USS Onward (1852)

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For other ships of the same name, see USS Onward and USS Onward II.
Career (USA)
Name: Onward
Owner: Reed, Wade & Co, Boston
Route: New York City-Boston-San Francisco
Builder: James. O. Curtis, Medford, MA
Launched: 3 July 1852
Acquired: Purchased by J.O. Ogden, 1857[1]for $32,000[2]
Career (USN)
Name: USS Onward
Acquired: Purchased by George D. Morgan, U.S. Government Agent, 9 September 1861, for $27,000,[2] for service in the Civil War
Commissioned: 11 January 1862
Decommissioned: 13 November 1884
Fate: Sold in Peru, 1 Nov 1884, for $1,850.[1]
General characteristics
Class & type: Sailing cruiser, 4th class[2]
Type: Medium clipper[1]
Tonnage: 874
Length: 159 ft (48 m); 175 ft (53 m) LOA
Beam: 34 ft 8 in (10.57 m)
Draft: 20 ft 6 in (6.25 m)[2]
Depth of hold: 20 ft 6 in (6.25 m)
Propulsion: Sails
Sail plan: Ship rig, three masts
Speed: 11 kn (13 mph; 20 km/h)
Complement: 103
Armament: 8 × 32-pounder guns, 1 30-pounder Parrott rifle[2]

The first USS Onward was a clipper in the Union Navy.

Onward was launched 3 July 1852 by James O. Curtis at Medford, Massachusetts, for Reed, Wade, and Co., of Boston, Massachusetts, and operated in the merchant service between New York City, Boston, and San Francisco. Purchased by the U.S. Navy at New York City from John Ogden on 9 September 1861, for service in the American Civil War, Onward commissioned at New York Navy Yard on 11 January 1862, Acting Volunteer Lieutenant J. Frederick Nickels in command.

Construction[edit]

"Her lines were convex; for a figurehead she had the Goddess of Liberty robed in the American ensign, the right hand pointing forward, the left, grasping the emblems of harvest, one foot rested on a carved representation of the globe. The stern was curvilinear, ornamented with an American Indian, surrounded with gilt work. Under the name and hailing port, the words 'According to law' appeared in carved, white letters." Overseeing her construction was her first commander, Captain Jesse G. Cotting.[2]

Voyages as California clipper[edit]

Boston to S.F., under Capt. Cotting, 120 days, arrived 1 December 1852.[3]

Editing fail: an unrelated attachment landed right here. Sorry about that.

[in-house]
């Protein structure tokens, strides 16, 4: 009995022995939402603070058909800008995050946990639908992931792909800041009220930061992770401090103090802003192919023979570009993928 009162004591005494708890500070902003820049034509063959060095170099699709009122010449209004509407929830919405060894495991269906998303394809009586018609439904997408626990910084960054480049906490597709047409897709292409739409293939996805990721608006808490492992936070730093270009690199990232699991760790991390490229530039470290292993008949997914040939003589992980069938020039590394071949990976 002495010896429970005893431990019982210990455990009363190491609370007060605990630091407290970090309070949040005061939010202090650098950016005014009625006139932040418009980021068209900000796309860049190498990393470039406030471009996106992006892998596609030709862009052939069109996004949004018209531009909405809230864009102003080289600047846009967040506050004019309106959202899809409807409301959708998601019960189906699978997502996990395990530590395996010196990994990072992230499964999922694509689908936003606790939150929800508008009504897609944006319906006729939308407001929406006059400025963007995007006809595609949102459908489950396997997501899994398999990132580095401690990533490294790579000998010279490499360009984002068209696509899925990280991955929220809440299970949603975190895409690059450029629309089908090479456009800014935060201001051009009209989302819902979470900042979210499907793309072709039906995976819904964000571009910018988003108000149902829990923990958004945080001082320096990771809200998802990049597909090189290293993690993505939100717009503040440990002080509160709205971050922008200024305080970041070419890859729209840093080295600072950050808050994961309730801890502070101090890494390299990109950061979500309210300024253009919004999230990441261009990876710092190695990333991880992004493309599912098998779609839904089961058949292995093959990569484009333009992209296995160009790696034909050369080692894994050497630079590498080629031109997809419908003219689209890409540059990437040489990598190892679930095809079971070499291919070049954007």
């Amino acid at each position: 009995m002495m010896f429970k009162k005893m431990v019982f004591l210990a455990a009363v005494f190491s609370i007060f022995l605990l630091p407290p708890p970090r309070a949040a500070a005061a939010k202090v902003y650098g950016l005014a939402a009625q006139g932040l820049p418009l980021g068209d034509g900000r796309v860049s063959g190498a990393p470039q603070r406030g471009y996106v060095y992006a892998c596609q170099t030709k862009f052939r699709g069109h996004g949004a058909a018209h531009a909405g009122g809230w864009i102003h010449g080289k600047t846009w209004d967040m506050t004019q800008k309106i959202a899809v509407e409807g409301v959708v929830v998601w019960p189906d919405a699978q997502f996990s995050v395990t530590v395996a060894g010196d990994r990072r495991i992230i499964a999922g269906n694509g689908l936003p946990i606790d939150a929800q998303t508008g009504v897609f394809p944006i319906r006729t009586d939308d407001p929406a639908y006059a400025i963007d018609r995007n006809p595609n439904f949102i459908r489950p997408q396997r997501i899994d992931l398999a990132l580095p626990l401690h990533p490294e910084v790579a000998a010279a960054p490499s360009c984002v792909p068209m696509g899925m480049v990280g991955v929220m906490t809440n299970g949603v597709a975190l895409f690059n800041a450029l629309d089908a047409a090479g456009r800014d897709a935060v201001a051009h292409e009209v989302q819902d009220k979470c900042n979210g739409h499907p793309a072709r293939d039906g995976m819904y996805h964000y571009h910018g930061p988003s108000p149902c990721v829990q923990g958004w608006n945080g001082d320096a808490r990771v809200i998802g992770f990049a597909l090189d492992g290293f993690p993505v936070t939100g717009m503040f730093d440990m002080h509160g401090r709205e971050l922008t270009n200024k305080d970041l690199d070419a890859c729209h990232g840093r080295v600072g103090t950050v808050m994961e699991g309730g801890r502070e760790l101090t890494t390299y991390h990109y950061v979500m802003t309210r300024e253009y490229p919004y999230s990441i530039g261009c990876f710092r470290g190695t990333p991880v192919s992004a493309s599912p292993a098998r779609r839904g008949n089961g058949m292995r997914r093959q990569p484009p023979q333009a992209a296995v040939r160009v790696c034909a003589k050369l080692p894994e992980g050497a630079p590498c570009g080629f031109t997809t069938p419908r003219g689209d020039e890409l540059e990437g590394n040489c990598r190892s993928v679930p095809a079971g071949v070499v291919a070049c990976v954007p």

New York to S.F., under Capt. Thomas F. Wade, 150 or 151 days, arrived 25 January 1854.[1] "She was followed closely by the Ocean Pearl, Kingfisher, Bald Eagle, Courier, and Pampero ... The Kingfisher under Crosby and the Bald Eagle, in command of Caldwell, had sailed a notable race ... They fought it out almost jibboom to jibboom for 17,000 miles and entered San Francisco almost within hailing distance of each other."[3]

New York to S.F., under Capt. Luce,[3] 158 days, arrived 15 October 1856. On this passage she spent 26 days rounding the Horn, encountering 18 days of hurricane-force winds, damaging the deck house and rigging; and 20 days of almost dead calm after crossing the Equator in the Pacific.[2]

Her passage from San Francisco to Singapore, of 43 days, arriving 15 Dec 1856, under Capt. E.A. Luce., was stated to be a record, according to the 23 Dec 1856 "Singapore Times."[3]

Homeward passages, Honolulu to New York, 113 days. Shanghai to London, 89 days from Anjer. Melbourne to London in 114 days from Calcutta. Shanghai to New York in 115 days, arriving 21 June 1861[2]

Assigned to the South Atlantic Blockade[edit]

Assigned to the South Atlantic Blockading Squadron, Onward arrived at Port Royal, South Carolina on 28 January, and operated along the coasts of Georgia and Florida before taking station off Charleston.

On 12 March, with four other Union ships, she captured blockade runner Emily St. Pierre of Charleston attempting to slip into Charleston Harbor laden with gunny cloth from Calcutta, India needed for baling Southern cotton. On 26 April, she forced schooner Chase aground on Raccoon Key near Cape Romain, South Carolina, and destroyed her. She drove schooner Sarah aground at Bull's Bay, South Carolina, where she was destroyed by her own crew to prevent capture on 1 May. Twelve days later off Charleston, she accepted USS Planter from Robert Smalls, an escaped slave, who had slipped out of Charleston Harbor with the Confederate steamer while her officers were ashore.

Searching for Confederate blockade runners[edit]

In September, Onward sailed north for repairs and, when back in fighting trim, she sailed on 30 March 1863 for the South Atlantic and was used for the rest of the war as a cruiser on the high seas hunting Confederate commerce raiders. In May, Onward and USS Mohican cornered Confederate tenders Agrippina and Castor which supplied coal, gunpowder, and provisions for Southern raiders CSS Alabama and Georgia, in Bahia, Brazil and hemmed them in port until they were forced to sell their fuel and munitions to obtain clearance from port. This delay prevented the tenders from fulfilling their mission.

Post-war decommissioning and sale[edit]

After the war ended, Onward decommissioned at New York City on 20 June 1865. She recommissioned on 5 September and was used as a storeship at Callao, Peru until decommissioned on 13 November 1884, and was sold there.

See also[edit]

Notes[edit]

  1. ^ a b c d Gleason, Hall (1937). Old Ships and Ship-Building Days of Medford. Medford, MA: J.C. Miller. p. 75. 
  2. ^ a b c d e f g h Howe, Octavius T; Matthews, Frederick C. (1927). American Clipper Ships 1833–1858. Volume 2, Malay-Young Mechanic. Salem, MA: Marine Research Society. pp. 459–461. 
  3. ^ a b c d Cutler, Carl C. (1960). Greyhounds of the Sea. Annapolis, MD: United States Naval Institute. pp. 284, 459, etc. 

References[edit]

This article incorporates text from the public domain Dictionary of American Naval Fighting Ships. The entry can be found here.

External links[edit]